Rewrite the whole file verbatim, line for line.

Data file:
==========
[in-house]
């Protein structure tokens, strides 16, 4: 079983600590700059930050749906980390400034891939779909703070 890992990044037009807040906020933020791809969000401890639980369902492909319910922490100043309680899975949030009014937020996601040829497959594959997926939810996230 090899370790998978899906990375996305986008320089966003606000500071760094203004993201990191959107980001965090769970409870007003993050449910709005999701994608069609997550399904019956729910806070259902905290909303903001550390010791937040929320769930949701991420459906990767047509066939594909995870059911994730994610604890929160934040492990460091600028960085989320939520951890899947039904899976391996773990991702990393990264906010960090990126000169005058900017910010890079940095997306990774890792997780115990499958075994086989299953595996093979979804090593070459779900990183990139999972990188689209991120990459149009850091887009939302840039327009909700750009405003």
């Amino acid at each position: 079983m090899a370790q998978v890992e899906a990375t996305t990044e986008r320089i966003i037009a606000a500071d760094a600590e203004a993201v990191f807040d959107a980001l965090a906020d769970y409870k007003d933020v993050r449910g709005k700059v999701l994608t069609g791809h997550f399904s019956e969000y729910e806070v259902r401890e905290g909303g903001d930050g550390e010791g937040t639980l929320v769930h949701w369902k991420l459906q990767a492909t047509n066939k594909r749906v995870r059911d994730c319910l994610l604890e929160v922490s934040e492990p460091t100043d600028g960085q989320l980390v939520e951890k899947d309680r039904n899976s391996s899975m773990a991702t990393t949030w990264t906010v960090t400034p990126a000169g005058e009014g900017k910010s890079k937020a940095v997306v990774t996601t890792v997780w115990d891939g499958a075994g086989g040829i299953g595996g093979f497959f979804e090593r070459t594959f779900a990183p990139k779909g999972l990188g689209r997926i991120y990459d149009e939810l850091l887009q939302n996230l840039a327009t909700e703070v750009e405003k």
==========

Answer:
[in-house]
């Protein structure tokens, strides 16, 4: 079983600590700059930050749906980390400034891939779909703070 890992990044037009807040906020933020791809969000401890639980369902492909319910922490100043309680899975949030009014937020996601040829497959594959997926939810996230 090899370790998978899906990375996305986008320089966003606000500071760094203004993201990191959107980001965090769970409870007003993050449910709005999701994608069609997550399904019956729910806070259902905290909303903001550390010791937040929320769930949701991420459906990767047509066939594909995870059911994730994610604890929160934040492990460091600028960085989320939520951890899947039904899976391996773990991702990393990264906010960090990126000169005058900017910010890079940095997306990774890792997780115990499958075994086989299953595996093979979804090593070459779900990183990139999972990188689209991120990459149009850091887009939302840039327009909700750009405003």
């Amino acid at each position: 079983m090899a370790q998978v890992e899906a990375t996305t990044e986008r320089i966003i037009a606000a500071d760094a600590e203004a993201v990191f807040d959107a980001l965090a906020d769970y409870k007003d933020v993050r449910g709005k700059v999701l994608t069609g791809h997550f399904s019956e969000y729910e806070v259902r401890e905290g909303g903001d930050g550390e010791g937040t639980l929320v769930h949701w369902k991420l459906q990767a492909t047509n066939k594909r749906v995870r059911d994730c319910l994610l604890e929160v922490s934040e492990p460091t100043d600028g960085q989320l980390v939520e951890k899947d309680r039904n899976s391996s899975m773990a991702t990393t949030w990264t906010v960090t400034p990126a000169g005058e009014g900017k910010s890079k937020a940095v997306v990774t996601t890792v997780w115990d891939g499958a075994g086989g040829i299953g595996g093979f497959f979804e090593r070459t594959f779900a990183p990139k779909g999972l990188g689209r997926i991120y990459d149009e939810l850091l887009q939302n996230l840039a327009t909700e703070v750009e405003k």